My whole life I’ve been plagued/blessed with curly hair. My opinion on said qualification was always down to self esteem, and mostly tied to age. As a toddler I looked like Little Orphan Annie. As a child I had no qualms about my frizzy mop and loved the length. By the time I hit puberty, however, my curls became the scourge of my life. Constant straightening, disastrous haircuts (a pixie cut at 16 I am still regretting), and enough hair product to fill an olympic sized swimming pool several times over – that was my life for the past ten years. It’s taken a long time to go back to being happy with my curls. But recently I’ve been edging back towards discomfort.
A few months ago, whilst searching for how to get Meg Ryan’s lustrous curls, I stumbled upon this article on naturallycurlly.com. The whole thing is very on point, but this quote stood out for me:
“[S]ince when does having curly hair make one earthy? Neither have we found in our unscientific gatherings that curly hair necessarily translates to being unconcerned about one’s appearance, or more romantic, wild, creative, or crazy and lusty.”
I recently went for an interview and it was a weird experience. One of the things the woman asked was for the hour of my birth so she could do a psychometric chart to determine my personality. (I know.) I had gone to the interview in all my lion’s mane glory; I though it looked pretty good. The more she went on about graphology (handwriting to determine personality) and my horoscope, the less comfortable I was feeling. After recounting the brief horror show, I found myself saying to all my friends, “I bet she didn’t like that I had curly hair.” I also recited a tale from my undergrad days, when an interview coach suggested to an auditorium of impressionable teenagers that girls with curls should straighten before interviews. (I know!)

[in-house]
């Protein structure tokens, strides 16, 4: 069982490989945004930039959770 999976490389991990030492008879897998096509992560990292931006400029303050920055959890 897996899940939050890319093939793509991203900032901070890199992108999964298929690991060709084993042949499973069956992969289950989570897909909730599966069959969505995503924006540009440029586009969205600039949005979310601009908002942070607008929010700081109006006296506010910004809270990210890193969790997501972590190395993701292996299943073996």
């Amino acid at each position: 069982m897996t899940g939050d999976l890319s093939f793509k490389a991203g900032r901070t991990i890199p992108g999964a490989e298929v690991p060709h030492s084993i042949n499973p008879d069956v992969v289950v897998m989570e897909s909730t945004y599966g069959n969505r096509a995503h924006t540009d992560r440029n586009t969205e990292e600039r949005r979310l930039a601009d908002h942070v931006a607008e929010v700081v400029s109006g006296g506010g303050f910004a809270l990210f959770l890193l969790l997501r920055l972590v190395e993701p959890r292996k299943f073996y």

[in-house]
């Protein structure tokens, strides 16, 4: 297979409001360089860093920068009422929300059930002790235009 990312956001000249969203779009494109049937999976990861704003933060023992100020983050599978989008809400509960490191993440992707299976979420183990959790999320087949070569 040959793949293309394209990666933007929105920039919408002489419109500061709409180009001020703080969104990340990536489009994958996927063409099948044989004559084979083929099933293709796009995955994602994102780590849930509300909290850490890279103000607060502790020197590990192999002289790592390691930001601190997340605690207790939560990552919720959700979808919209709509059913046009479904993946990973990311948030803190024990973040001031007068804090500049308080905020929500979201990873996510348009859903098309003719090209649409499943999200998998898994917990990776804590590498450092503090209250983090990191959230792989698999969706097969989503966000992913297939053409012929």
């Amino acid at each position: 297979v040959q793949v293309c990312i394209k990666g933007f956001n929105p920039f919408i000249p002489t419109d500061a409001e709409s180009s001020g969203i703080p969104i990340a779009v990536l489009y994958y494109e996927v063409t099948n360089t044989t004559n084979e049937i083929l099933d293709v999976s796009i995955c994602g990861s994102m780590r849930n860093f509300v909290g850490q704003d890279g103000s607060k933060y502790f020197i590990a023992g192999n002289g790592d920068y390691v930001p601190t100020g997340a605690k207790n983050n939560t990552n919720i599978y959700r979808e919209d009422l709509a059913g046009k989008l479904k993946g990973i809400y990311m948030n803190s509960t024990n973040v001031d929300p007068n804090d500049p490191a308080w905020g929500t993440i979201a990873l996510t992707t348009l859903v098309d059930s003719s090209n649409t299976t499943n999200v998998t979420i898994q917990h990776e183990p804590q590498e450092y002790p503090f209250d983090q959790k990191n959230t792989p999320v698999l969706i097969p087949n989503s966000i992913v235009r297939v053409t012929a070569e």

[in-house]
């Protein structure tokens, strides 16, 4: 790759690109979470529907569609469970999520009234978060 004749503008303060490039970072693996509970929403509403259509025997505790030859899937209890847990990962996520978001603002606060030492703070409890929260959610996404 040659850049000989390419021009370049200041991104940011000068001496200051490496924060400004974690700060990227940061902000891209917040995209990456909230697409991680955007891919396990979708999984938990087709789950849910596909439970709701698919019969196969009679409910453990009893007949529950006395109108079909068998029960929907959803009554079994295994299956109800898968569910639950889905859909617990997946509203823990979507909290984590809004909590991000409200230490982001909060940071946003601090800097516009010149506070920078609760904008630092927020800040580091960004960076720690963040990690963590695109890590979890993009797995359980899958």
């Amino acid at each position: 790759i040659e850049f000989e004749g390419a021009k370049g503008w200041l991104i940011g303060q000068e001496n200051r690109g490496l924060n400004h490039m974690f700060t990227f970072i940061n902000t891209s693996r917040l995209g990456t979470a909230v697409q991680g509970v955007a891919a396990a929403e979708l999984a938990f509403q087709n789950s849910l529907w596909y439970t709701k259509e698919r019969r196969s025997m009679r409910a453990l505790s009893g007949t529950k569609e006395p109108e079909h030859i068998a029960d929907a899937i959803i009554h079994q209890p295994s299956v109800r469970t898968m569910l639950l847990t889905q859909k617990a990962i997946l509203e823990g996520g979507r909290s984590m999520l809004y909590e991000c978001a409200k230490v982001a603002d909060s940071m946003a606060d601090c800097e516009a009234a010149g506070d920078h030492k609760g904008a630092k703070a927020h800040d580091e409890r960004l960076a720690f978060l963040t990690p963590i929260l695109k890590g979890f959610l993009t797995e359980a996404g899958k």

Luckily, naturally curly hair is becoming more popular in fashion – from couture to beauty blogs to Disney princesses. It’s a subject Samantha Ellis deals with extensively in her memoir How to Be A Heroine, an absolute favourite of mine. As a fellow curly girl, Ellis writes about the shared experience of growing up with no princess to associate with hair wise.
Makeovers constantly result in curls being flattened. Sleeking up means straightening down. And unless you’ve got the tresses that feature in Botticelli paintings, curls can be unruly and hard to manage – therefore their owners are perceived as such. Now curly girlies have Disney’s films Brave and Home to look to (it took long enough, especially for the latter). Growing up I accepted that I, like Anne Hathaway, couldn’t be a princess with curly hair.
There are girls whose curls I want (Ruby Tandoh [I also want her fashion sense and baking abilities]), and girls whose straight hair I want (one of my besties, Genna). I envy being able to wake up and not worry about my hair. I’d like to wash it if I want and not stick to a 2 times per week regime. I’d rather not have a huge bucket full of products I’ve wasted money on trying. I’d love to be able to do any of the thousands of hair tutorials on The Beauty Department that in practice are impossible. I don’t suffer gross under representation by mainstream media as a white woman, but I have lacked some by having curly hair.
By now I’ve mostly figured out how to control my tresses – but there’s a part of me that will always be self-conscious, and wonder what other people think of it. We do, after all, judge each other on appearance – whether it’s classed as objectification or not. When a friend says “you look like a sexy medusa” and means it as a compliment, I know I shouldn’t be upset but deep down I am. Is Medusa my only hair role model?
Sure, my own anxiety stems from the preposterous beauty standards hollywood and the media have perpetuated, but on a fundamental level we all have to be happy in our own skin – and with our own hair. Natural beauty in all its forms needs to be celebrated, and catered to, but not as something novel. Two Disney films aren’t enough; curly girls of every ethnicity need equal representation from big screens to magazines.